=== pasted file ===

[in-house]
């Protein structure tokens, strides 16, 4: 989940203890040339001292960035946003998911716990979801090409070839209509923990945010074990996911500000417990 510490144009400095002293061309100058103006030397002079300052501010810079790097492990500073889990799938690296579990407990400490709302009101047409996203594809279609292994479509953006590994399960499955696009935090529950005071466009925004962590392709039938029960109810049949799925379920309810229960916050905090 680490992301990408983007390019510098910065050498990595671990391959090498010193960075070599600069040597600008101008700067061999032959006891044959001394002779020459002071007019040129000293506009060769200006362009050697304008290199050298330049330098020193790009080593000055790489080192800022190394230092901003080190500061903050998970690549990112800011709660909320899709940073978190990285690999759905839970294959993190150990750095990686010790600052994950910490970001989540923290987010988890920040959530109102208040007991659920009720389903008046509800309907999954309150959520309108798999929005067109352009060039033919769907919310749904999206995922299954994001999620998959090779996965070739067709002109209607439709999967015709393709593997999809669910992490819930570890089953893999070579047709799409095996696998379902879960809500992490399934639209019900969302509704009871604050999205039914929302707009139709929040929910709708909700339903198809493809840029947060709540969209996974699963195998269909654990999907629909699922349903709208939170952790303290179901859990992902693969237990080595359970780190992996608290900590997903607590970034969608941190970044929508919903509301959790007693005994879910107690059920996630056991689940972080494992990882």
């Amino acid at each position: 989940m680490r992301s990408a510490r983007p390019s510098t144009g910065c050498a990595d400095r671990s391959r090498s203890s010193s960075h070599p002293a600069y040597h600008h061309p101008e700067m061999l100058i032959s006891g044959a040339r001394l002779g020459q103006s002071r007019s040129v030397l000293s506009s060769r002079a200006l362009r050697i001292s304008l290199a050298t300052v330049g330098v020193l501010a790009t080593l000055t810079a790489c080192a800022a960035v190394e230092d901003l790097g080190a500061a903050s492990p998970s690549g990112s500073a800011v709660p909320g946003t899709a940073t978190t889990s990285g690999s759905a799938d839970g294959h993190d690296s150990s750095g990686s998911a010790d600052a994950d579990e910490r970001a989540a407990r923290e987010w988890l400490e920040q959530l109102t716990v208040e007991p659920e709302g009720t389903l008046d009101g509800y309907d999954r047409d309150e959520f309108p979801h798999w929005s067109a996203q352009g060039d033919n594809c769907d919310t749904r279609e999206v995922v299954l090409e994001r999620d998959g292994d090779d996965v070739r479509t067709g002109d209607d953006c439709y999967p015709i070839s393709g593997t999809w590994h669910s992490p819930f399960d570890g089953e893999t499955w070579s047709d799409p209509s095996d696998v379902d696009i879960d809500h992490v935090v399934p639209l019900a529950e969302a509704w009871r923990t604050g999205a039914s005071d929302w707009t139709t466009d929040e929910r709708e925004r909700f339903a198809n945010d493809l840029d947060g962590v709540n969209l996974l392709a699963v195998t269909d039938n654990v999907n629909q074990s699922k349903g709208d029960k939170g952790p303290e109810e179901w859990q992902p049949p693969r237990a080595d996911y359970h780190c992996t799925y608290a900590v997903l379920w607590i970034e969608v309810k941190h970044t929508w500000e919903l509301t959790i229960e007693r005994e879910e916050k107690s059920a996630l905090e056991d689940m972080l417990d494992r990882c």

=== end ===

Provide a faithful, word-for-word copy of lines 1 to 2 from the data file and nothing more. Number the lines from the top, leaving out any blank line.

[in-house]
């Protein structure tokens, strides 16, 4: 989940203890040339001292960035946003998911716990979801090409070839209509923990945010074990996911500000417990 510490144009400095002293061309100058103006030397002079300052501010810079790097492990500073889990799938690296579990407990400490709302009101047409996203594809279609292994479509953006590994399960499955696009935090529950005071466009925004962590392709039938029960109810049949799925379920309810229960916050905090 680490992301990408983007390019510098910065050498990595671990391959090498010193960075070599600069040597600008101008700067061999032959006891044959001394002779020459002071007019040129000293506009060769200006362009050697304008290199050298330049330098020193790009080593000055790489080192800022190394230092901003080190500061903050998970690549990112800011709660909320899709940073978190990285690999759905839970294959993190150990750095990686010790600052994950910490970001989540923290987010988890920040959530109102208040007991659920009720389903008046509800309907999954309150959520309108798999929005067109352009060039033919769907919310749904999206995922299954994001999620998959090779996965070739067709002109209607439709999967015709393709593997999809669910992490819930570890089953893999070579047709799409095996696998379902879960809500992490399934639209019900969302509704009871604050999205039914929302707009139709929040929910709708909700339903198809493809840029947060709540969209996974699963195998269909654990999907629909699922349903709208939170952790303290179901859990992902693969237990080595359970780190992996608290900590997903607590970034969608941190970044929508919903509301959790007693005994879910107690059920996630056991689940972080494992990882």